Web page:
The “Olimit exceeded” messages from the Open64 frontend (as of CUDA 4.1 used only for sm_1x compilation) are related to code size. The code size for single-precision code can be larger than the code size of the equivalent double-precision code due to differences in inlining. For example, the approximate single-precision division, reciprocal, and square root are inlined, but the IEEE-rounded double-precision division, reciprocal, and square root are called subroutines, due to their size.

That does make sense.

I had defined the device functions in which i do __fmul_ru()/__dmul_ru() and __fdiv_ru() etc as ‘inline’. Are you implying that when double multiply etc is used this inlining is ignored?

Also how can get my code to compile for the single precision mode? Removing the ‘inline’ keyword didnt help.

I use interval arithmetic for which I have to overload my +/-/* operators.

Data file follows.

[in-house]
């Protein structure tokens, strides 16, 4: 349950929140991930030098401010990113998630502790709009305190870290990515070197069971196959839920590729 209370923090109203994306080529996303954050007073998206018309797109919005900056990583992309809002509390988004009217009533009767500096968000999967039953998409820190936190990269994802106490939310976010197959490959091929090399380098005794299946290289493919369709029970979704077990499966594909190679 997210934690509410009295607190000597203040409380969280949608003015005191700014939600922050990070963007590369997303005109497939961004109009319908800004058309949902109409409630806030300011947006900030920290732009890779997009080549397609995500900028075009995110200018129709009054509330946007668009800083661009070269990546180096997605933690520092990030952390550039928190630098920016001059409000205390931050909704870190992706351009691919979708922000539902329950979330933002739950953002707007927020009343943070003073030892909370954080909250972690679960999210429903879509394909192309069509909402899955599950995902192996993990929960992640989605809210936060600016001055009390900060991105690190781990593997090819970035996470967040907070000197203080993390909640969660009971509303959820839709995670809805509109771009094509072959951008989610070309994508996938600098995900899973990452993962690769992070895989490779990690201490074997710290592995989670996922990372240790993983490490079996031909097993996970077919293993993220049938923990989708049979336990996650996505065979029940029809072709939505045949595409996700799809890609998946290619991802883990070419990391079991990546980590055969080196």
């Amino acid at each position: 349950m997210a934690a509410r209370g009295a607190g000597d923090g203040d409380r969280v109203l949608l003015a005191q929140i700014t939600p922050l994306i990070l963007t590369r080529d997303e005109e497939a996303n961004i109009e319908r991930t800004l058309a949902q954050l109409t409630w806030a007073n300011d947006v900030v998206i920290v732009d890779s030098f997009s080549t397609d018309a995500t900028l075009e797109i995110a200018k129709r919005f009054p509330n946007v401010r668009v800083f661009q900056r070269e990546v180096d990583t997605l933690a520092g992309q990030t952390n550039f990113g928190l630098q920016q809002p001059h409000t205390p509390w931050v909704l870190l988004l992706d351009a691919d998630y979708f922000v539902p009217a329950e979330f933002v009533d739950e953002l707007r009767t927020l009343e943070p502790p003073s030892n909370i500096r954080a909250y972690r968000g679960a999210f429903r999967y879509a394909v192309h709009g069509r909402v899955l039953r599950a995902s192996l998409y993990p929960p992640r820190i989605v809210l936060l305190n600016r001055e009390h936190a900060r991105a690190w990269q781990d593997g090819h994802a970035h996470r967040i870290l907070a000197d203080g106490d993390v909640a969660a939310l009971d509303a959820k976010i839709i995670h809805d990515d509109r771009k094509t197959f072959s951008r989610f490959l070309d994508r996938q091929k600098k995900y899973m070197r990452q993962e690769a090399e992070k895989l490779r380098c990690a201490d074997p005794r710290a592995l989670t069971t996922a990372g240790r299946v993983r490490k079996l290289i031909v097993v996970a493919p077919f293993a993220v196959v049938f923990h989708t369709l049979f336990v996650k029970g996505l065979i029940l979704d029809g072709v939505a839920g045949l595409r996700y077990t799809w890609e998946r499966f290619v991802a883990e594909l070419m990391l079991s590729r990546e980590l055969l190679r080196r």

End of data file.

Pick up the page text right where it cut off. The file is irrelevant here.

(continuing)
Sid.

My remarks applied to floating-point divisions generated from the “/” operator, and the sqrtf() math function.

The GPU hardware has instructions for addition, multiplication, and multiply-add. For double precision and for single precision on sm_2x, the hardware supports all four IEEE rounding modes. For single precision on sm_1x, the multiply-add is not rounded according to IEEE-75, and add / multiply only support rounding modes round-to-zero and round-to-nearest, so __fadd_r{u|d} and __fmul_r{u|d} are implemented via inline emulation code that is quite large. It is possible to efficiently implement interval arithmetic with just the two rounding modes supported by the hardware for single precision on sm_1x. See: